Prediction time: Lions demolish the overrated Bears who live off the defensive score. One note, the quant guys say defensive scores are a fluke and I agree. The Bears are leading the league this year, of course. But they led it in 2012 and 2011, too. I hate it when teams don't understand randomness. Stop scoring defensive TDs, Chicago! It's math. I'm with you on Broncos versus Eagles, but I think it's one of the games of the year with an all-time record set for offensive plays in a regulation game (157 by the Niners and Patriots last year). Play everybody in this game. I'll call it 38-35, Broncos. Falcons 28, Patriots 20 as Gronkowski sits again and Ryan outplays Brady due to his vastly superior weapons. Seattle smokes the Texans, but it's not an attractive fantasy matchup. The Texans actually lead defenses in three and outs. Monday night, the Dolphins come crashing to earth. Brees should enjoy more revenge against them. Is a punter over Russell Wilson (Jacksonvile!) or Culpepper over Brees the greater football crime? This Rob Ryan defense is for real. Need to improve your defense, hire a Ryan. Saints 34, Dolphins 20.

Fantasy quick hitters: Bush over Bell (until Bush gets hurt again) and Bell is not top 10. Both are top 20 though (assuming that you only get about 8-10 more games out of Bush). I'd trade Bell for Gronk, either Bell. I can't believe in Tannehill yet after seeing what happened to Josh Freeman after his 2010 season (25 TDs, 6 picks). But I am not saying I don't believe him. He does seem to be progressing. But I think you need that second good year to be stamped as legit. Tannehill is maybe on his way to one.

From: scott pianowski
Date: Thu, Sep 26, 2013 at 5:40 PM
Subject: january jones
To: Michael Salfino

I'll tell you what happens to the Patriots in January - they have this thing called the playoffs where you play better teams. It's hard to win. Your best buddy Peyton Manning is 9-11 in the playoffs, with a rating of 88.4. Brady's playoff rating is 87.4. (Oddly, they have the same rating for the regular season, 96.3.) Dan Marino went to one Super Bowl (obviously a loss). Warren Moon never won a *divisional* playoff game. Post-season analysis is a different animal.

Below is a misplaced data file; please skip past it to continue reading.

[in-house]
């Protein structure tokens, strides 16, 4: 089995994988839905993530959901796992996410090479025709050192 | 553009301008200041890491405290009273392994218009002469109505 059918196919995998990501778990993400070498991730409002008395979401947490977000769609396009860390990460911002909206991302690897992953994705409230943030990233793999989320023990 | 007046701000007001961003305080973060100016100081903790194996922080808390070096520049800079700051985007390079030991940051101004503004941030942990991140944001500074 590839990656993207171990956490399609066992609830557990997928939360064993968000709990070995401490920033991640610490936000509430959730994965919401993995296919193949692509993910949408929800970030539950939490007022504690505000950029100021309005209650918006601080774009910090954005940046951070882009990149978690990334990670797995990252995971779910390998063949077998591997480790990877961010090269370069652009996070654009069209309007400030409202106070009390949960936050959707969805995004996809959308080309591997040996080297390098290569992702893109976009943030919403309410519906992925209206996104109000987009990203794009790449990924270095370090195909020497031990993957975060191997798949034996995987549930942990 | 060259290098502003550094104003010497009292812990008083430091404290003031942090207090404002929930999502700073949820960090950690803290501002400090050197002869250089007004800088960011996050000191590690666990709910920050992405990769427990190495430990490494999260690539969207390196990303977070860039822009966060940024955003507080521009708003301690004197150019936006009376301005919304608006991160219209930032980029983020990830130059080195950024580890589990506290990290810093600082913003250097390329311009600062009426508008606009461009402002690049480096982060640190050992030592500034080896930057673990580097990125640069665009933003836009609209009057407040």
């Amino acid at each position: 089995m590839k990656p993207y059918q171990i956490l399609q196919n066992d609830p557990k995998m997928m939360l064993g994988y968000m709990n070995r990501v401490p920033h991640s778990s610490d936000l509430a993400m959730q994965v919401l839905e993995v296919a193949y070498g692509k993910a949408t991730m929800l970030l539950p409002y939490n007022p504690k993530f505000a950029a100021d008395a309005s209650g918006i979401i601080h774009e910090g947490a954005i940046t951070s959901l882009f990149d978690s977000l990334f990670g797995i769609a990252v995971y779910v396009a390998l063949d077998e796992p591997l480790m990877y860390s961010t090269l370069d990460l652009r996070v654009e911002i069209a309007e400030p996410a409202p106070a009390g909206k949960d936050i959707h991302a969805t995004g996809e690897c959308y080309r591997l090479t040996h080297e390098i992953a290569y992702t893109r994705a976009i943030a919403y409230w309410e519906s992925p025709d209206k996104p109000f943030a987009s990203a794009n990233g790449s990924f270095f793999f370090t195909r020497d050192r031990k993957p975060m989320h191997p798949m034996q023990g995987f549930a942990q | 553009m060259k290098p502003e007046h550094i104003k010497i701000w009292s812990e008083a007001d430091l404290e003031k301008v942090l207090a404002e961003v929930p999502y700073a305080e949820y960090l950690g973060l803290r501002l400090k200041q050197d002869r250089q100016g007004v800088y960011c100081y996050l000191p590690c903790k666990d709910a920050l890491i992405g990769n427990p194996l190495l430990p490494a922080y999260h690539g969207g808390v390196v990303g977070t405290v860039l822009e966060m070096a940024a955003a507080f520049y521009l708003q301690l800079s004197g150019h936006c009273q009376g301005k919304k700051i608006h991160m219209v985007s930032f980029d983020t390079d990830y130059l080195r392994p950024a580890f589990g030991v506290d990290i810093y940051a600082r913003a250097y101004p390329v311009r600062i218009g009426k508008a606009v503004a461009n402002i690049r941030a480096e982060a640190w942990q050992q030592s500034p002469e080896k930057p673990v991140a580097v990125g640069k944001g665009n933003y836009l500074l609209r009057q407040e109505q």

And then you have someone like Eli Manning, who has a history of second-half flops but went on two championship runs. Joe Flacco has a ton of playoff wins and was an overlord last year. So I don't know. That's the joy or the annoying thing about context-driven sports - one can say almost anything and find a way to defend it. (Consider our never-ending debate on the Niners of the Bill Walsh era - there is no definitive way to determine how much credit everyone deserves. At least I think we agree that coaching definitely matters most in the NFL, compared to other sports.)

At least the Dolphins had a medical reason for passing on Brees (they turned out to be wrong, but it wasn't an obvious error at the time). The real screw-up in this exchange is the Chargers, who had Brees and didn't realize it yet. But again, coaching. Without the right setup, not even Brees was Brees yet. (Phlip Rivers picked up a 15-yard flag while I was writing this paragraph.)

The Jets are lucky Chris Ivory and Mark Sanchez got hurt, making it easier to play the right players. Why trade for Ivory in the first place? Why have a balanced rushing split in the first two games? They clearly had no idea what Powell was capable of. Know your personnel, guys. You see him every damn day. (It's so cute to watch you fall in love with your teams, fantasy and reality. I'll be shocked if New York's top yardage day of the year didn't just happen, Week 3. But I guess anything's better than talking yourself into Sanchez.)

Geno has one great game, one middle game and one terrible game thus far. If his rookie season went on to be as good as Tannehill 2012, I think most would take that. Mornhinweg is this generation's Norv Turner, a very smart hire for the Jets. Aggressive coach, creative coach. Does everyone in St. Louis hate Brian Schottenheimer yet?

In some rare cases, I wonder if turnover-happy defenses aren't random. I think you can coach it up to a limited degree. Lovie Smith always talked about wanting his defense to score. Marty Schottenheimer used to bat the ball out of unsuspecting players during practice. Obviously there's a lot of randomness here, but I wouldn't say it's completely random. But offense drives the outcomes, and offenses have more season-to-season continuity. That's where it's at.

Saints win easy. Broncos will win, just a matter of what the Eagles do in garbage time. But I can't imagine Denver getting less than 30. I have no idea what to make of the Falcons, but they need the game more and that often matters. Would you rather have Jay Cutler or Matt Stafford running your team? Give me Chicago just because I like seeing Jim Schwartz pissed off.